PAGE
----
The popular musical “Jersey Boys,” which hit Broadway in 2005 and movie theaters in 2014, tells the story of the 1960s vocal group the Four Seasons. But some of the boys are writing a new, contentious chapter to the story. Namely, the U.S. Court of Appeals for the Ninth Circuit recently dealt them a blow in Corbello v. DeVito — a case that demonstrates some of the complexities that can arise from joint copyright ownership.
Cast of characters
Donna Corbello is the heir of Rex Woodward, who had a written agreement to ghostwrite the autobiography of Thomas DeVito, an original member of the Four Seasons. Woodward and DeVito agreed to split the proceeds from exploiting the manuscript. Woodward died in 1991, after completing the manuscript, but before publishing it.
In 1999, DeVito and another band member executed an agreement granting two of their former bandmates, Frankie Valli and Bob Gaudio, the exclusive right to use aspects of their lives related to the band — including their biographies — in the development of “Jersey Boys.” After the musical opened, Corbello sued multiple parties involved, alleging that the musical constituted a derivative work of Woodward and DeVito’s autobiography. A trial court dismissed the case.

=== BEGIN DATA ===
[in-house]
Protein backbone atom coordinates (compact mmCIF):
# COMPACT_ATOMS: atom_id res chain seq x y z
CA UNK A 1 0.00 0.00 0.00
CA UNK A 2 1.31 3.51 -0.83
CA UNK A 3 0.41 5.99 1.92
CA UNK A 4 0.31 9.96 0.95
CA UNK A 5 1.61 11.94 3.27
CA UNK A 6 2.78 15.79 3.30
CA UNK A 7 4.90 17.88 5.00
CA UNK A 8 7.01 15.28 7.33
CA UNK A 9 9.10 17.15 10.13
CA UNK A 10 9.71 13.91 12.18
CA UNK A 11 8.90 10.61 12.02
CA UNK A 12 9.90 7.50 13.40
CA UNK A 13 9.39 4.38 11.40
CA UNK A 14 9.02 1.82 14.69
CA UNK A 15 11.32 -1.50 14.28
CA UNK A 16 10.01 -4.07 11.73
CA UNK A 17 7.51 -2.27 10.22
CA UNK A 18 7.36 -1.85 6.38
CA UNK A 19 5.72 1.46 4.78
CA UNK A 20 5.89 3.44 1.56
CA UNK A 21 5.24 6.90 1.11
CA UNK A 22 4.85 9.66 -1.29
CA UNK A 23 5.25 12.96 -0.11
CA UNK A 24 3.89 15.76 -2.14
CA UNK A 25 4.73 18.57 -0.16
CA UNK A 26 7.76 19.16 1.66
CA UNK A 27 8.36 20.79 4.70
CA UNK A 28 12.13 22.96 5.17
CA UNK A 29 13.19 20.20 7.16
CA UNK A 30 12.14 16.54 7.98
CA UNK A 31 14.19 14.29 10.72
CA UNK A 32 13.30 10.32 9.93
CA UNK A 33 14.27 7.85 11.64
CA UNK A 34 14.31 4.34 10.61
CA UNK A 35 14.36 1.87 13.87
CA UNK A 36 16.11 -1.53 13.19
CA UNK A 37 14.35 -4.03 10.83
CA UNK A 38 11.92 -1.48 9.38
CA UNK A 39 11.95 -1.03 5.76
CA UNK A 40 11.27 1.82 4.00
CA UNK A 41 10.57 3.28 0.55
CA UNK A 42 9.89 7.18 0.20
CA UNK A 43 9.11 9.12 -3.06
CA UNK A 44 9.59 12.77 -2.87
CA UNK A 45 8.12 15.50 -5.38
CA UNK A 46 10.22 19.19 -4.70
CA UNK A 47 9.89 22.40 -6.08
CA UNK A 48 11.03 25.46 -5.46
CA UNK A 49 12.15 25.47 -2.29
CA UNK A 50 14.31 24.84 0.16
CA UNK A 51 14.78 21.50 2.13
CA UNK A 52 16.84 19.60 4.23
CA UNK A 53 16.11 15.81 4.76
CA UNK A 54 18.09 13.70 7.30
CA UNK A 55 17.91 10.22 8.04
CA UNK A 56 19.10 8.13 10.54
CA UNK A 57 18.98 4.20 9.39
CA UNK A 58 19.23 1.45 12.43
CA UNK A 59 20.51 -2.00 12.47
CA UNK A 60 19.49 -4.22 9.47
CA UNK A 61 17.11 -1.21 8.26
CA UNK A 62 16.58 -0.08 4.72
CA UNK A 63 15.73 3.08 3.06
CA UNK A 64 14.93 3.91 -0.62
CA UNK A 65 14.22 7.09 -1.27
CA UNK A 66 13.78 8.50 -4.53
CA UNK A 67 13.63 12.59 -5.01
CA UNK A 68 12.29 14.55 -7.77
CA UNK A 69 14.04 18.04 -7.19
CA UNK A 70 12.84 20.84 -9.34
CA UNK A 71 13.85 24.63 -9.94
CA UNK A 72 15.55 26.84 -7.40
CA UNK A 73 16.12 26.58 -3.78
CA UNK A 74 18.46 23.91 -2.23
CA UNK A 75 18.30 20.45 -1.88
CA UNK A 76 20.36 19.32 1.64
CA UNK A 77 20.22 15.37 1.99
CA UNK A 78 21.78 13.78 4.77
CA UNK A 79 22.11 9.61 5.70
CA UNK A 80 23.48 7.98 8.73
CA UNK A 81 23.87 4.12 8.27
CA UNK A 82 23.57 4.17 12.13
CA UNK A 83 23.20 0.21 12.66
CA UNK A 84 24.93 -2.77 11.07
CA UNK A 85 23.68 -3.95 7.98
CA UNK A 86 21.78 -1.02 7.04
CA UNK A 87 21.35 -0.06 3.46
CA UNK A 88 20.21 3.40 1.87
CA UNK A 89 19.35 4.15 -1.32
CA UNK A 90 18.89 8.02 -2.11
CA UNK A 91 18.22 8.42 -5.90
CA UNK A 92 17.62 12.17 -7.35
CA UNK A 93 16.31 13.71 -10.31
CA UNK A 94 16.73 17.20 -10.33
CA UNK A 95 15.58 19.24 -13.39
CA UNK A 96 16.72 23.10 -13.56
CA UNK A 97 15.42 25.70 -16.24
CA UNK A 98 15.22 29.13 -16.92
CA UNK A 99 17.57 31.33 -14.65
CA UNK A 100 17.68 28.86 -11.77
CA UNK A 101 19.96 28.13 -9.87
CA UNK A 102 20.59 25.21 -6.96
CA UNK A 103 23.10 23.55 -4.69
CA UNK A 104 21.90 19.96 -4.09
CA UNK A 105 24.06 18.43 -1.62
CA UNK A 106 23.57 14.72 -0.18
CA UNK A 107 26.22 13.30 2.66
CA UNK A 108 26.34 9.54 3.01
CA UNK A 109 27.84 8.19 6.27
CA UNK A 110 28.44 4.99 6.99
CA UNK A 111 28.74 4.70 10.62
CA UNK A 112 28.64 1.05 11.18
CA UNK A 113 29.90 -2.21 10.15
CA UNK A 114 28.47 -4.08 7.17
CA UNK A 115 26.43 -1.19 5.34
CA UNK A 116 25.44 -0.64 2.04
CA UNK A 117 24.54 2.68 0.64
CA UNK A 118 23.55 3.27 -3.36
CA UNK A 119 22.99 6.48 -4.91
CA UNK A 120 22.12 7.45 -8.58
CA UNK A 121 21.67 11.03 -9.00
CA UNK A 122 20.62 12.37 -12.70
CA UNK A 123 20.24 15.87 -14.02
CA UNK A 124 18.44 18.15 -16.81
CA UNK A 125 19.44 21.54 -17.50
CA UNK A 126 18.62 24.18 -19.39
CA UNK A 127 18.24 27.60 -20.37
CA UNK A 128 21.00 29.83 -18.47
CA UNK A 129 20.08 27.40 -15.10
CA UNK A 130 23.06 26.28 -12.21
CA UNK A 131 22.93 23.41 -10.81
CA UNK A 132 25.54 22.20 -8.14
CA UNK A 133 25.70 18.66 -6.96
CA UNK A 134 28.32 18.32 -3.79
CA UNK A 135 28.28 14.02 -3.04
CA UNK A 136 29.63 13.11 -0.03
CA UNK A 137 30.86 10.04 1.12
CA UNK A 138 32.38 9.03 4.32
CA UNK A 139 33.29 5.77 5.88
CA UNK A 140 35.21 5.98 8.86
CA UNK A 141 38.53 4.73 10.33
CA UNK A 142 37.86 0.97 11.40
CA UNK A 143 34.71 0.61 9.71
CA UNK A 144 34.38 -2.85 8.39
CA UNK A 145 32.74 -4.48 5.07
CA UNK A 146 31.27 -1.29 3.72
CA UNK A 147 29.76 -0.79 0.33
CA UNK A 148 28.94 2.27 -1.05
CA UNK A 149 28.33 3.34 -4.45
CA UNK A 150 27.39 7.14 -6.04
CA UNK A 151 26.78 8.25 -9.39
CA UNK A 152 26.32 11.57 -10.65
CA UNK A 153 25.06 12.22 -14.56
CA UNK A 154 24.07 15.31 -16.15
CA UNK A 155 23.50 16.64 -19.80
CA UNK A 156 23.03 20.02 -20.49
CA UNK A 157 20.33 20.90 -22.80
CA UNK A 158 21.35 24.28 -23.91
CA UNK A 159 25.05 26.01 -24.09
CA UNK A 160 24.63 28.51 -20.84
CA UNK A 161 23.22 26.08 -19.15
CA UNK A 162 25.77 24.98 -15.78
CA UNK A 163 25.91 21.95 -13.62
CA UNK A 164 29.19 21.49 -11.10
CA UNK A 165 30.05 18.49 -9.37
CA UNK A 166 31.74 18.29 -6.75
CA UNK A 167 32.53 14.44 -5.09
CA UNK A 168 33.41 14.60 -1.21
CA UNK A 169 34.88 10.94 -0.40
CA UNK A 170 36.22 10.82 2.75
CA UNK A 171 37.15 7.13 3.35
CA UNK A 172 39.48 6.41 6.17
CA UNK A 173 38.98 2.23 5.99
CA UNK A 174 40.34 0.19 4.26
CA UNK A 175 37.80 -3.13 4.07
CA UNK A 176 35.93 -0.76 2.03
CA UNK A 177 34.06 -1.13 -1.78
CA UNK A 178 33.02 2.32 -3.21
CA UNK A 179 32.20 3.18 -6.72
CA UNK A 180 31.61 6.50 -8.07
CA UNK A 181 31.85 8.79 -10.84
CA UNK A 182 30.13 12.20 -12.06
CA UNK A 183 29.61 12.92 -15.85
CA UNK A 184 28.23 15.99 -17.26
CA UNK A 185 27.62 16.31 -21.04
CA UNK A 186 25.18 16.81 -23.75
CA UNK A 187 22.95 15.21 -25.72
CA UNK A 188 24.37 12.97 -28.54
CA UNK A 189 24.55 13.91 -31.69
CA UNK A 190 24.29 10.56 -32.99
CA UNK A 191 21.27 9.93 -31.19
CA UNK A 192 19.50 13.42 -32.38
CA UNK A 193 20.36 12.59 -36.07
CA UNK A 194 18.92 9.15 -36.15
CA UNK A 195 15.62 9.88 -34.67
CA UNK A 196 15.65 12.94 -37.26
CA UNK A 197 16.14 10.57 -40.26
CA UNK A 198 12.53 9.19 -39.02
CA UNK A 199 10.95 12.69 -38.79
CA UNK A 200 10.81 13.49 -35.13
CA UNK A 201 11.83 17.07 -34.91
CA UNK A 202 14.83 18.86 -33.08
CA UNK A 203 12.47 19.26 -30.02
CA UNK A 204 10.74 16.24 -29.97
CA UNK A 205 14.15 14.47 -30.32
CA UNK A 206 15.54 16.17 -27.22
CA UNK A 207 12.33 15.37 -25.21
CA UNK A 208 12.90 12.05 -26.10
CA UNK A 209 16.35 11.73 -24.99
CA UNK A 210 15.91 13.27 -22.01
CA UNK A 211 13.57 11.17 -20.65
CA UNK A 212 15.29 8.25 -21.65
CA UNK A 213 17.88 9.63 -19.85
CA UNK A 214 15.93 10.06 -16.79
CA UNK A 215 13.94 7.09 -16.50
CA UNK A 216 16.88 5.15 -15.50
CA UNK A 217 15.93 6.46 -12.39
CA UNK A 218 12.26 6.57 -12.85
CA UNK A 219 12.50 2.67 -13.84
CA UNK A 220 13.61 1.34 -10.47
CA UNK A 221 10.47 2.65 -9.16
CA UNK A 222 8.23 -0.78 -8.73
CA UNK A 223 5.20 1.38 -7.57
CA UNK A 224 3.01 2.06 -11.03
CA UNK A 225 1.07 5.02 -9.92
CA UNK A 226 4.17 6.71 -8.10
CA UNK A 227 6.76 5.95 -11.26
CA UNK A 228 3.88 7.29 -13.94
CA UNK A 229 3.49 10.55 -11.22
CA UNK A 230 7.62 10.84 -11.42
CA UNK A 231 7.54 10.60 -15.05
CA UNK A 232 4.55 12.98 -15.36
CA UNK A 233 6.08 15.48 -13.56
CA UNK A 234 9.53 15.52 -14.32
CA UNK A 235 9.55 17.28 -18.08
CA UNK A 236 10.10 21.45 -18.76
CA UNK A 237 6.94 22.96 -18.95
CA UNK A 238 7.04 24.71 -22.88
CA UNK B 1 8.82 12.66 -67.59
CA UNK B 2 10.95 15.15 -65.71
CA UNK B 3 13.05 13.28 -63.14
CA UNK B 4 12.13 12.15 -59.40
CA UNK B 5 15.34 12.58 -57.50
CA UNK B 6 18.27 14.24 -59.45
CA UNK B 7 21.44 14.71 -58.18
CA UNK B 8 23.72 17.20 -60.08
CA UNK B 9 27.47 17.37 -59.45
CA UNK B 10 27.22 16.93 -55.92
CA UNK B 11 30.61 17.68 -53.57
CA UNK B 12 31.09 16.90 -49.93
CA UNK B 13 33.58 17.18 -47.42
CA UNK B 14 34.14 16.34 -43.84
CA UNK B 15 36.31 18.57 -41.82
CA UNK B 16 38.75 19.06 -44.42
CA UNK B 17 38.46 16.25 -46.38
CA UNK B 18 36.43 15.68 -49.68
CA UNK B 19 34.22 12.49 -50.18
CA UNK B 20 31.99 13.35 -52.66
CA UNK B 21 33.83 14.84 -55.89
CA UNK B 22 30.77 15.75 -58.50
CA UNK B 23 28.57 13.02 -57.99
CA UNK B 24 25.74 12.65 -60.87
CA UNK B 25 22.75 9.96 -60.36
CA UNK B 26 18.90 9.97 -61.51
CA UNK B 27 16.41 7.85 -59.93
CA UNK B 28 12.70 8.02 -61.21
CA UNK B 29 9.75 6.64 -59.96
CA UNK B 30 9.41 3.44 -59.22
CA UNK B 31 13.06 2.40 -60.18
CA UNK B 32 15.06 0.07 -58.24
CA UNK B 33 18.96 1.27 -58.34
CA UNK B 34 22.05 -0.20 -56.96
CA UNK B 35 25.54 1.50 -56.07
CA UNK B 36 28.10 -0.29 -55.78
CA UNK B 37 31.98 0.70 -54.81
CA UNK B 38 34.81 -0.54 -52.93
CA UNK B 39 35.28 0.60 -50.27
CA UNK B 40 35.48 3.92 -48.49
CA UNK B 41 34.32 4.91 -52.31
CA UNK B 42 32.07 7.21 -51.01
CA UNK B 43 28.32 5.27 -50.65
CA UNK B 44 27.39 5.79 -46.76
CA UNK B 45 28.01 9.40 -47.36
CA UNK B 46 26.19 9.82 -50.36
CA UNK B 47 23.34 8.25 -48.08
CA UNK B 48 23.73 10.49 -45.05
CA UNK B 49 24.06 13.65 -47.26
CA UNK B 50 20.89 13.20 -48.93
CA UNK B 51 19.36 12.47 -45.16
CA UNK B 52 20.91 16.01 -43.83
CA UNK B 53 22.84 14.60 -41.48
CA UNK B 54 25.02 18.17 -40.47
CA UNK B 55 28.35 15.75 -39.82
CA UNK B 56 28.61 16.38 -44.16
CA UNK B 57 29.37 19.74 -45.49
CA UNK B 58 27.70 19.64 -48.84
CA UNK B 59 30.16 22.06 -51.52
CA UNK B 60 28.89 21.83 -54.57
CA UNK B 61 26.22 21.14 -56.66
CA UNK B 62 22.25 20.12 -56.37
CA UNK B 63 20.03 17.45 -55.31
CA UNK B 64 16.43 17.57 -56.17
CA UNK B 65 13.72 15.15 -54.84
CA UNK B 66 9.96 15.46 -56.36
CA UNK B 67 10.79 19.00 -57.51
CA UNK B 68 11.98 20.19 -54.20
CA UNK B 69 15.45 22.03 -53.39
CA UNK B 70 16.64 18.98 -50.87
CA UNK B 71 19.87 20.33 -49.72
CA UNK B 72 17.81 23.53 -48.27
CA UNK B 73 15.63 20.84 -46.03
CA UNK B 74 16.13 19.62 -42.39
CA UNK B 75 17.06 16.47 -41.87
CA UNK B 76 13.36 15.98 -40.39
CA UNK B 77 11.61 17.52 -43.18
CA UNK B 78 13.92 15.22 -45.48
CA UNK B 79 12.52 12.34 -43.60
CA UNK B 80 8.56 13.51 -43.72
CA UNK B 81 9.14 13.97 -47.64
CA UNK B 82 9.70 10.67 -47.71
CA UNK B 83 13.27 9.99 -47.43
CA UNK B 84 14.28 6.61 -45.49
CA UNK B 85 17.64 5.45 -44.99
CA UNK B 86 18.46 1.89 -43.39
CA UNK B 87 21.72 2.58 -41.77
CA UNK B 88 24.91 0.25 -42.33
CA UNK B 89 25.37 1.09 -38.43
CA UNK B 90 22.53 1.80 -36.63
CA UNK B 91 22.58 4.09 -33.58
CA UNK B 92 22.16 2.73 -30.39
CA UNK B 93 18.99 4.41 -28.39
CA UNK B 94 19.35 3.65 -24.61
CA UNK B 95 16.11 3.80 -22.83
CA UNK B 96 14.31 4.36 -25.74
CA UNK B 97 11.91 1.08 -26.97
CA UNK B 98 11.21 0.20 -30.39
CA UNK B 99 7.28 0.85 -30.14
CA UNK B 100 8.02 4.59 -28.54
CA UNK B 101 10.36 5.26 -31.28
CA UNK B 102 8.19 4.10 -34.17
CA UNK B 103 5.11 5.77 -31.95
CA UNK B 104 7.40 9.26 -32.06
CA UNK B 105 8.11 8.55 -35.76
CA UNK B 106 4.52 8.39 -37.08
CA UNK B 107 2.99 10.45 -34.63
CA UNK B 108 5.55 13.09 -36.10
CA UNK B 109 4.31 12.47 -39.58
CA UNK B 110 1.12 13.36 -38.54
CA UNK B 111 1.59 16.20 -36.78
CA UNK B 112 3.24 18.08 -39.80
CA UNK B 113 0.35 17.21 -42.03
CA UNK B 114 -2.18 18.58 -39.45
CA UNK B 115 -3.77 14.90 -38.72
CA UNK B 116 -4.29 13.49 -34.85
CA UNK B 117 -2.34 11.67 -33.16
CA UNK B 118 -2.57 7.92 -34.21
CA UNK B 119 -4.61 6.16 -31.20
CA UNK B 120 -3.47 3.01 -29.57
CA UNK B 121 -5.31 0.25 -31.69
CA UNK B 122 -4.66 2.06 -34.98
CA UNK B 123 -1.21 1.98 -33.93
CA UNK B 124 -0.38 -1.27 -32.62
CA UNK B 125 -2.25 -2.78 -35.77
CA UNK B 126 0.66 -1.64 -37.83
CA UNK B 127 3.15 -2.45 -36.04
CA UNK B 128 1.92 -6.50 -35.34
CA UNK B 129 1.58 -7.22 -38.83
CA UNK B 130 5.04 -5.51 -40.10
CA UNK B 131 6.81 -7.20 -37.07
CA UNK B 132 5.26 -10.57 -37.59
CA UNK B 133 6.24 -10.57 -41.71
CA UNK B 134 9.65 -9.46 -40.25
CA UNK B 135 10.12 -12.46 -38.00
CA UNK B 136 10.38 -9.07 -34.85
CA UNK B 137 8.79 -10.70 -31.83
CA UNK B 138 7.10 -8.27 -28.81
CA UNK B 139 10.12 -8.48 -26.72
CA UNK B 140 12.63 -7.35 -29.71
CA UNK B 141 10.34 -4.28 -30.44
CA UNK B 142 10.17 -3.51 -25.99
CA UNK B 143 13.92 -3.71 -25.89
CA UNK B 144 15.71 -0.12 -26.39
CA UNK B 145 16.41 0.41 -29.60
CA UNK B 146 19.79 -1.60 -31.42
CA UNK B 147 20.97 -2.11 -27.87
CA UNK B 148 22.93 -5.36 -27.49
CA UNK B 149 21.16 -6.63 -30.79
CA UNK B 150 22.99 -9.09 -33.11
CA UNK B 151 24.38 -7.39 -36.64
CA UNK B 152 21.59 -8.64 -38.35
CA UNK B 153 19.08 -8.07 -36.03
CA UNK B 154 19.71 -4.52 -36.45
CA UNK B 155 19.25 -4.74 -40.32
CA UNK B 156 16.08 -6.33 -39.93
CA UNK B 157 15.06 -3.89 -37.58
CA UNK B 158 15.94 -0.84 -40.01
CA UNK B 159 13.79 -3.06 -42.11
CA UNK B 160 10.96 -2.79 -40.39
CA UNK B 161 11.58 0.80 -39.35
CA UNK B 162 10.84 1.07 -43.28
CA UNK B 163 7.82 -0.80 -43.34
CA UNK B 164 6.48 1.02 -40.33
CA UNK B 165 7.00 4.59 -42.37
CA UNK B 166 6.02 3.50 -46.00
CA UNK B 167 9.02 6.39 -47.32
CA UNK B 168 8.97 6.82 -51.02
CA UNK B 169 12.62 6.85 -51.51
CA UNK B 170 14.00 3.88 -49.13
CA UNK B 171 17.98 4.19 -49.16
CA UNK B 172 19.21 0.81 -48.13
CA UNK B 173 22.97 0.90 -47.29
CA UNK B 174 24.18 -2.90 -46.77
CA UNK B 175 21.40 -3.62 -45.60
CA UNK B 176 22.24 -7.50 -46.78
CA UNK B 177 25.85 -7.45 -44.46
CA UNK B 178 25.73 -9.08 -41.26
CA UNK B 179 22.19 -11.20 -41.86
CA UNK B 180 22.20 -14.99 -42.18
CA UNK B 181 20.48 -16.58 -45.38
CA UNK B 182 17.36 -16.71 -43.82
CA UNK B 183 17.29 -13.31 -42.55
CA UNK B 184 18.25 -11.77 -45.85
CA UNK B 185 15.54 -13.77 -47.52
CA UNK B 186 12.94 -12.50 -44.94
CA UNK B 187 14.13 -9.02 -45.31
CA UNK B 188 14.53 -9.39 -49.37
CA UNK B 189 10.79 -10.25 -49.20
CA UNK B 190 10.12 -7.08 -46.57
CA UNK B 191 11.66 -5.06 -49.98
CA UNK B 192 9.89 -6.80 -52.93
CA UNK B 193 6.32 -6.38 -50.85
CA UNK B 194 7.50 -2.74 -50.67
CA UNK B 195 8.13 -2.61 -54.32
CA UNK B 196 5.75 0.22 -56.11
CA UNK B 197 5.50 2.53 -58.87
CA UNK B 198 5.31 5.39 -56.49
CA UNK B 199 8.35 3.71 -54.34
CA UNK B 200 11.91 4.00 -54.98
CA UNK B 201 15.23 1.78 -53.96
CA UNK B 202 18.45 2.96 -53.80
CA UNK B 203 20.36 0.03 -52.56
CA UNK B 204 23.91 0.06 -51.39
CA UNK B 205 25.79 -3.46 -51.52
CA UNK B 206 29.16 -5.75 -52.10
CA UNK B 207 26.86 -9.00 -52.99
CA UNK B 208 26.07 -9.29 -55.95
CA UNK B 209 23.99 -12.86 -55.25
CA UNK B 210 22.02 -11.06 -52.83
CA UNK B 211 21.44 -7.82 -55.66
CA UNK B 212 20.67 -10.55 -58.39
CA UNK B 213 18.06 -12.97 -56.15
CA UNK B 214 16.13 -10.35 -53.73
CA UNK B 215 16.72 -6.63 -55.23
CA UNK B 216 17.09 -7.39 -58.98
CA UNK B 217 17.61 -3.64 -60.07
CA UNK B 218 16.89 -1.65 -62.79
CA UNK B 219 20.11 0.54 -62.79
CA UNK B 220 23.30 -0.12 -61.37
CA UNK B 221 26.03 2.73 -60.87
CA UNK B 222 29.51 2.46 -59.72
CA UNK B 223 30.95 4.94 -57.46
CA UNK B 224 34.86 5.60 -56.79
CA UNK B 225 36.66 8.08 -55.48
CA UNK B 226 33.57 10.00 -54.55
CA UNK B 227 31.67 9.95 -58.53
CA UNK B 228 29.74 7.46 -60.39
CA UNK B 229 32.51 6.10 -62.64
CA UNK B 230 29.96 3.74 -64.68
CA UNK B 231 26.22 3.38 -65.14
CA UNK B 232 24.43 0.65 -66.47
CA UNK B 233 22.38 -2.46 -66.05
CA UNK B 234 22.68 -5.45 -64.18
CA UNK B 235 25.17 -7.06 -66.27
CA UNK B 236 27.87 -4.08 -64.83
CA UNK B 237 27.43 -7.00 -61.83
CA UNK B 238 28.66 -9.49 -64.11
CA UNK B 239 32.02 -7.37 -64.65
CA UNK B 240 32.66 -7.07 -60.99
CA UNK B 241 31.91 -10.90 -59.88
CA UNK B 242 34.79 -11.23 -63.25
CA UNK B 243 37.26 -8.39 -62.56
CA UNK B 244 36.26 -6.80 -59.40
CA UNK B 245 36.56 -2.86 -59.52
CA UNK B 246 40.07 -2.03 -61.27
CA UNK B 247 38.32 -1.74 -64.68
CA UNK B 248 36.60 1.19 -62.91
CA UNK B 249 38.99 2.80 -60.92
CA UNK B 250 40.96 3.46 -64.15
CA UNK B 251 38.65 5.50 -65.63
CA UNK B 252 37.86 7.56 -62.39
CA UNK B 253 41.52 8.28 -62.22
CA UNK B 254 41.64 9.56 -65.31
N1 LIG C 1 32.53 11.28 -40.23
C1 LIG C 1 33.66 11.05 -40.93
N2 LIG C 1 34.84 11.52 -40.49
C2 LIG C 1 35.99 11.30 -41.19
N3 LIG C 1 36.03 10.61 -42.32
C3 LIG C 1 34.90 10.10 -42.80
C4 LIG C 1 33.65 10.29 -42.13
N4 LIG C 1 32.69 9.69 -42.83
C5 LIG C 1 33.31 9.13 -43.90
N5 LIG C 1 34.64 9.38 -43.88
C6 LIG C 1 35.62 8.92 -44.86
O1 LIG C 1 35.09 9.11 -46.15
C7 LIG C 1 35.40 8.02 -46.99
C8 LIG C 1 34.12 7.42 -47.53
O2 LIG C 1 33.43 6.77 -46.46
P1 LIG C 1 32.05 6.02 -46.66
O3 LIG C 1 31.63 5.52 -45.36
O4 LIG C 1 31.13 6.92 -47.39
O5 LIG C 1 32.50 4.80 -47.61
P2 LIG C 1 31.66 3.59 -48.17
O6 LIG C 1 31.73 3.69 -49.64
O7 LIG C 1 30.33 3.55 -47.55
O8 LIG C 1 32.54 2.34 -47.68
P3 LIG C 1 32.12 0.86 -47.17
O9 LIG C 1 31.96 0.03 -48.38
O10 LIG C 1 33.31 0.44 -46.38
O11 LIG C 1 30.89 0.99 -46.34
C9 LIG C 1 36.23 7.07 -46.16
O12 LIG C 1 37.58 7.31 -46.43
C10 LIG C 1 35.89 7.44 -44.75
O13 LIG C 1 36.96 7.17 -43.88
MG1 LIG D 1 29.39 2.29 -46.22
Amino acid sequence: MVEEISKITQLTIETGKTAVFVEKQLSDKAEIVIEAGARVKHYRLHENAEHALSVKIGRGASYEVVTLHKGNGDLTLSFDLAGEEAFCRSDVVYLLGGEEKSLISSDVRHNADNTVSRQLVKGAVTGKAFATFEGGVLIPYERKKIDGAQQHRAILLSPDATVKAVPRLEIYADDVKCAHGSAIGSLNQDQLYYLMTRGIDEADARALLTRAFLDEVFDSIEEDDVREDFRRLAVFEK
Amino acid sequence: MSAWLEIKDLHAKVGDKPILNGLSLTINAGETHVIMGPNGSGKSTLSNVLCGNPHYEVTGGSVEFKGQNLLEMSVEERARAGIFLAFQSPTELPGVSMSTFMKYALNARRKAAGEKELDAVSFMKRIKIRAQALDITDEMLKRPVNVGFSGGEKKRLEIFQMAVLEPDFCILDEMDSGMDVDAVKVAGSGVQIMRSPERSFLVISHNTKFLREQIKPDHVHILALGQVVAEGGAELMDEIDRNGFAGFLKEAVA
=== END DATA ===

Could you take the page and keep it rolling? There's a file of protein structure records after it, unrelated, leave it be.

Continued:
Tell it to the court
The appellate court considered whether the 1999 agreement constituted a transfer of DeVito’s copyright interest in the autobiography, rather than, as the trial court had found, a license. If a transfer, Corbello would be entitled to a portion of the proceeds resulting from Valli and Gaudio’s exploitation of that ownership interest.
The appellate court concluded that the agreement was indeed a transfer of ownership of DeVito’s derivative-work interest in the manuscript to Valli and Gaudio. The trial court, therefore, shouldn’t have dismissed the infringement claims based on a license defense.
As the appellate court noted, a co-owner of a copyright can transfer the right to create a derivative work without permission from his or her co-owner. But copyright co-owners must account to each other for any profits earned by exploiting the copyright, so Corbello was entitled to an accounting from Valli and Gaudio.
Working its way back
Even this particular chapter of the Four Seasons story isn’t over. A co-owner of a copyright can’t be liable to another co-owner for infringement, which would seemingly preclude Corbello’s infringement claims against Valli and Gaudio.
But the question remains whether a clause in the 1999 agreement had terminated their ownership right, resulting in infringement. That issue goes back to the trial court for resolution.